1. Consider location
Yea sure, that school in the woods says they have an assistantship for your time but will they pay for that security detail you need when your living quarters are sandwiched between KKK grandmasters? Consider the type of area you wish to be in especially If considering a terminal degree. Spending 5-8 years in a big city when you hate hustle and bustle is counter-intuitive. If you’re like me and you hate the absolute need to have a car, you may not want to land in a town that’s set up like Little House on the Prairie just because they say “come on down the price is right”.
Graduate students are typically not as integrated into campus life as undergrads are. You absolutely will have to venture outside of campus and develop a social life beyond classmates who you might not like anyway. Consider how you like to have fun. When I went to a school close to the DC area, I got real tired of go go music real fast. All I wanted to do was wine up mi body and turn, and that desire was not reciprocated by the culture of the area. I soon realized I was either gonna twerk all night, Baltimore two step all over the place, or be forced to sulk in a corner of the club. I quickly did a lot of all three. I’m not saying choose a school based on whether the club plays Vybz Kartel or not.. but… #freediworlboss
2. Visit that Bih
It’s even more important to make visits to potential graduate schools. Undergraduate campuses have some pretty standard elements across the board. Graduate school experiences can vary soo much from each other. There are so many components that make up a graduate school experience. There’s always going to be undergraduate housing if the school has housing at all. Having housing just for graduate students, however, is just not something that’s always available.
You want to look for things like graduate study space and other special privileges on campus. For instance, being able to borrow a book from the library for the whole semester while undergrads would have to return that same book within 3 weeks. When you’re midway through writing a historiography spanning over 200 years you really don’t have time to consider whether or not this is the last time you can renew the book before you have to bring it back.
3. Reach out to current students
Nothing delights me more than my ability to allow a prospective student to know wassup. It’s totally not strange to run up in my DM with questions. I won’t speak for everyone but the majority of us are friendly enough to be that bridge for you into our programs, or, tell you to run like hell. (More on this in number 6) But it’s best to match real experiences to advertised experiences. You’ll be able to draw necessary conclusions that you can use to have ideas about what your own experience might be like.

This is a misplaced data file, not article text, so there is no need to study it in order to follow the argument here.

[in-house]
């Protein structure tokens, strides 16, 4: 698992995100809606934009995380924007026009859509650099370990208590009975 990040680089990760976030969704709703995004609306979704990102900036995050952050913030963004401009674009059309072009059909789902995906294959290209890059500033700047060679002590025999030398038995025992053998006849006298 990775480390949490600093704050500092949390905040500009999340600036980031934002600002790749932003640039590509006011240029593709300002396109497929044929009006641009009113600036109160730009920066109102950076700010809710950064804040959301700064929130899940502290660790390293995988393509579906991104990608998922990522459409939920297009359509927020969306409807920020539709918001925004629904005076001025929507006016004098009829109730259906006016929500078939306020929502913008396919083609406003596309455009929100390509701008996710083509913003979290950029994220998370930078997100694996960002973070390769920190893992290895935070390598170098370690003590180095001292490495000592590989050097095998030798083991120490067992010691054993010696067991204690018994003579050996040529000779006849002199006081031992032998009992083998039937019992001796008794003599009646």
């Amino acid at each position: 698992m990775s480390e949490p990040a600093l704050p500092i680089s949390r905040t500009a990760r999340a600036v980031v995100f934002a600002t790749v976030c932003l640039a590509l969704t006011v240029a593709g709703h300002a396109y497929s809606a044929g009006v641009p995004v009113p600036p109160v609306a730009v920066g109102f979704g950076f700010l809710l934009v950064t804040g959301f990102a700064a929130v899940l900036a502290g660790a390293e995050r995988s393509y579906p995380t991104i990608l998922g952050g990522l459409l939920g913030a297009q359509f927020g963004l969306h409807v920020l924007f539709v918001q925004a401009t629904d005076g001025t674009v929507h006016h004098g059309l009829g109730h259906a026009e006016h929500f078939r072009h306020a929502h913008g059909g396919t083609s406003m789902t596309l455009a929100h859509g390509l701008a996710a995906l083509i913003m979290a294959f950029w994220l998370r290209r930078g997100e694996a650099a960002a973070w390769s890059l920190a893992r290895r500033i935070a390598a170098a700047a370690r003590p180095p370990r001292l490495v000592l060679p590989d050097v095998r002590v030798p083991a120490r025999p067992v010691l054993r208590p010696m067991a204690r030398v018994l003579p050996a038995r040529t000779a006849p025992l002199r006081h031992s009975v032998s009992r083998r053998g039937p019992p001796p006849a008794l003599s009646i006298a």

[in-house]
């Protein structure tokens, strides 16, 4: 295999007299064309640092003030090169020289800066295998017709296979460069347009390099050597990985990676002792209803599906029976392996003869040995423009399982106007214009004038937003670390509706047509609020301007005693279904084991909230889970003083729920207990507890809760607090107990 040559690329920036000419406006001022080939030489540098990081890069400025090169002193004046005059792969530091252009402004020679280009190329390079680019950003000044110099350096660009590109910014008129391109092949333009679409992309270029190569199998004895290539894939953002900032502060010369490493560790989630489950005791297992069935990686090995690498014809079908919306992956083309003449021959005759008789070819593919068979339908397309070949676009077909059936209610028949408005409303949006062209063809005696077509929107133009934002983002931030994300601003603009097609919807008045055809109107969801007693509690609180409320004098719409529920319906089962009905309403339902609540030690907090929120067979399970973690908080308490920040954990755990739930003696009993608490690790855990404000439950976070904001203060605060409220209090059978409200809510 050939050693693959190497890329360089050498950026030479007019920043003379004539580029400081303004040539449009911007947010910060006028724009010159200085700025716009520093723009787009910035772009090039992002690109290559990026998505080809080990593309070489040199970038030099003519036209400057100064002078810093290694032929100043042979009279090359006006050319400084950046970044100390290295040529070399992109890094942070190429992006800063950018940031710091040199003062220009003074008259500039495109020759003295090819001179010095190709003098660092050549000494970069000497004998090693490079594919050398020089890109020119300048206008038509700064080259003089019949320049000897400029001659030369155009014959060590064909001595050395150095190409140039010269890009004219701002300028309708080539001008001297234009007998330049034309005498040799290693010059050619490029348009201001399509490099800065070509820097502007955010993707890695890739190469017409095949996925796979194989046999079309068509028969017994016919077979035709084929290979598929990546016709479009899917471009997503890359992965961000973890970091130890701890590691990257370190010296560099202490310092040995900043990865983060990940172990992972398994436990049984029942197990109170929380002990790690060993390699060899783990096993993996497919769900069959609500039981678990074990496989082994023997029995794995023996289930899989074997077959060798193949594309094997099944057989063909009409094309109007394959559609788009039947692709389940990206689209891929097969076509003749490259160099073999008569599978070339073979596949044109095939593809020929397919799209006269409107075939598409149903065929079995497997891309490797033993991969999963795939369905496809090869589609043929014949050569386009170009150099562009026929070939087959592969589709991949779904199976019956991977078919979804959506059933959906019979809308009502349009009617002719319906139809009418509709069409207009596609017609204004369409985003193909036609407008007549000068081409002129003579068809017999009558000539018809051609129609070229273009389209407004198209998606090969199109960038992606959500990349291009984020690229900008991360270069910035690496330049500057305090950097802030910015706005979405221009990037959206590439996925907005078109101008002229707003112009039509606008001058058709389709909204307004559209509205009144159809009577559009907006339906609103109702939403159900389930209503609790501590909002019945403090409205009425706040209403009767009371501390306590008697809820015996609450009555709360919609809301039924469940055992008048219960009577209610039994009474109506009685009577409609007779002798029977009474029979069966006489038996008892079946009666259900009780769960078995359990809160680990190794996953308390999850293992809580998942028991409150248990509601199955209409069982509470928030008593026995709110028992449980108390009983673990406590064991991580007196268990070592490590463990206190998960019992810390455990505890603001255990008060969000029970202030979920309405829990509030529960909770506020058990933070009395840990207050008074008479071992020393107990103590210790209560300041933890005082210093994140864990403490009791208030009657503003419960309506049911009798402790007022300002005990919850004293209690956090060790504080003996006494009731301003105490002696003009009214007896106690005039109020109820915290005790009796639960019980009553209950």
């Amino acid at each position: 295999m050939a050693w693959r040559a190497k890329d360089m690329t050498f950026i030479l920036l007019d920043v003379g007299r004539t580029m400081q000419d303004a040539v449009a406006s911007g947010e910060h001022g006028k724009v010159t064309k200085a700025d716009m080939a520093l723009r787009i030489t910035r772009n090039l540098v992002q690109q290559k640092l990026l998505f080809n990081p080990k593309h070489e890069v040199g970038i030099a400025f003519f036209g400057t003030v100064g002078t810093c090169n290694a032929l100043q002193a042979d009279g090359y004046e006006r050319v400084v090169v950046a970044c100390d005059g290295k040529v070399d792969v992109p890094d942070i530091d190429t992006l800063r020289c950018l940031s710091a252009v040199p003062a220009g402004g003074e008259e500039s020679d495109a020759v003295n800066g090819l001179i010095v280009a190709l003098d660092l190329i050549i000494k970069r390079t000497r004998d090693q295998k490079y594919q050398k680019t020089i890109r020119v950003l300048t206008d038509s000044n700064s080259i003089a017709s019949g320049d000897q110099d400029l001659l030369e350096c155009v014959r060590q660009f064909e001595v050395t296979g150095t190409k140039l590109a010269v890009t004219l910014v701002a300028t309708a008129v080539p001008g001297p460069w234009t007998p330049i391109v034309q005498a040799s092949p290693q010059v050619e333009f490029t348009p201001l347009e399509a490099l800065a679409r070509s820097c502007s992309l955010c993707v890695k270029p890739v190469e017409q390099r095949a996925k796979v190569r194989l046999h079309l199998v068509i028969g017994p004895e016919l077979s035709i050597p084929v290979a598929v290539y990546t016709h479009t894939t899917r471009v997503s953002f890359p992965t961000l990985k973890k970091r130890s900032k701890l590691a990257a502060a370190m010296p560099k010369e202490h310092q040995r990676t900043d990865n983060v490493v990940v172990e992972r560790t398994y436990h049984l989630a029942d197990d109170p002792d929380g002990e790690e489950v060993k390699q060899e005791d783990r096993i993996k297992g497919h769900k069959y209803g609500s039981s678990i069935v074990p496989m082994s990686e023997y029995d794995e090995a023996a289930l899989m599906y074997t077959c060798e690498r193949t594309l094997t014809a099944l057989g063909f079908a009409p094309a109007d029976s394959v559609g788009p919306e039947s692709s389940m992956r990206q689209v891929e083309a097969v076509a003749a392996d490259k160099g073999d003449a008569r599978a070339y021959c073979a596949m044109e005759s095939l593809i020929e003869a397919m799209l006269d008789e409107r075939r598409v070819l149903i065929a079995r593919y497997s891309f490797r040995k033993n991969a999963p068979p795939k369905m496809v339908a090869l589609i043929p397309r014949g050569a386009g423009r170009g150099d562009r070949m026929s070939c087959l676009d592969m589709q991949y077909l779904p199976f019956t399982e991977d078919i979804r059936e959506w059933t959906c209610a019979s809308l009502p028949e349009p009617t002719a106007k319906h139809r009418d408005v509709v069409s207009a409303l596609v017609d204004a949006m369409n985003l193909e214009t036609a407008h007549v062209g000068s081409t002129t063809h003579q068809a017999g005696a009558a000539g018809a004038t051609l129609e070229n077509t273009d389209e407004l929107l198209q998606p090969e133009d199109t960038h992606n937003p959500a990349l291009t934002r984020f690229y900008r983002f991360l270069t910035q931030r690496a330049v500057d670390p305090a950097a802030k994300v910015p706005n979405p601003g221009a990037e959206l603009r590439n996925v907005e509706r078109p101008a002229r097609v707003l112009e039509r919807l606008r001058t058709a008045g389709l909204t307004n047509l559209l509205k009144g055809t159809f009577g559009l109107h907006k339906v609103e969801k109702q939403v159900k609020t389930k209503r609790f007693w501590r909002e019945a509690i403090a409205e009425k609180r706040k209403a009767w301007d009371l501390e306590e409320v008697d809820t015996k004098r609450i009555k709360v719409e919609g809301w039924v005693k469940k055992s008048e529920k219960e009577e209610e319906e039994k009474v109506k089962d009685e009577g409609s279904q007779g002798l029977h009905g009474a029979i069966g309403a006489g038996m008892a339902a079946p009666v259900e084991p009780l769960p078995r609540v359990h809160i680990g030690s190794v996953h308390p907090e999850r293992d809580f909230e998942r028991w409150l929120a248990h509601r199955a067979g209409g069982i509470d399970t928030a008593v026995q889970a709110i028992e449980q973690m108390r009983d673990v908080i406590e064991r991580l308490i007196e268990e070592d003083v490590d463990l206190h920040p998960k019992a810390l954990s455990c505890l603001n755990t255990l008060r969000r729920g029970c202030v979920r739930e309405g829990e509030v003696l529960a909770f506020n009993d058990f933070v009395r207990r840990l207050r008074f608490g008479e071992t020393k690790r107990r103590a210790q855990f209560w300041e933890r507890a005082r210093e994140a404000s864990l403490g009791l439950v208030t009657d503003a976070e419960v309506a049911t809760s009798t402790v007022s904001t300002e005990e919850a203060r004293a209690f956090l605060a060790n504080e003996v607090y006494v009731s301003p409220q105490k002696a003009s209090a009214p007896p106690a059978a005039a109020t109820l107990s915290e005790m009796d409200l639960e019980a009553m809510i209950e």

4. Try to get your hands on syllabi
Sometimes it’s as easy as a google search. You’d be surprised what just pops up. My take on this is really about making sure they’re teaching what they say they’re teaching in terms of content. If you’re looking at Women’s Studies and there’s an introductory course on feminism, even the whitest program should AT LEAST have bell hooks, or Kimberlie Crenshaw on the syllabus, or some variation of their intellectual thought. Seriously. Bare minimum. Also, this is about making sure that those courses they boast on the website about are actually offered more than once every leap year. You don’t want to go to a school for that 2 course sequence on a topic you’re looking to delve into for your academic and professional development and then find out they have discontinued that course. Look for available info on the course schedule past semesters.
5. Find out what the financial resources are outside of tuition remission
If your tuition is free but you can’t afford food then you still have a problem. Do they provide stipends for conferences? No one wants to pay 5-700 bucks for registration fees, transportation costs, and lodging, just to present for 45 minutes for what is a social resume building activity. One of the ridiculous things about where I currently attend is that students pay for printing, per page, out of their own pockets. This is outside of the large fee we already pay for library services. Since the first day I arrived here I’ve been saying “One does not simply write a dissertation on 10 cents per page.
6. Be sure the students aren’t in the academic sunken place
There’s nothing they can do for you if they enjoying plunging in that shit. As I suggested before about getting student experiences, beware of optimism in answers from students about how goes life. “We make do” and “It’s hard BUT GOD” are not acceptable answers sis. Don’t even entertain that any further. You especially don’t wanna hear that shit when you ask people how they pay their rent and eat food. This can also apply to things like the quality of support from faculty and the ability to build your academic career. If they answer with anything that hints that the struggle lives there, just go. Don’t collect $200.
If I didn’t stop myself at 6, this post would have been a much longer shade fest (lol). But for those already in grad school: What are some things you wish you had known or considered?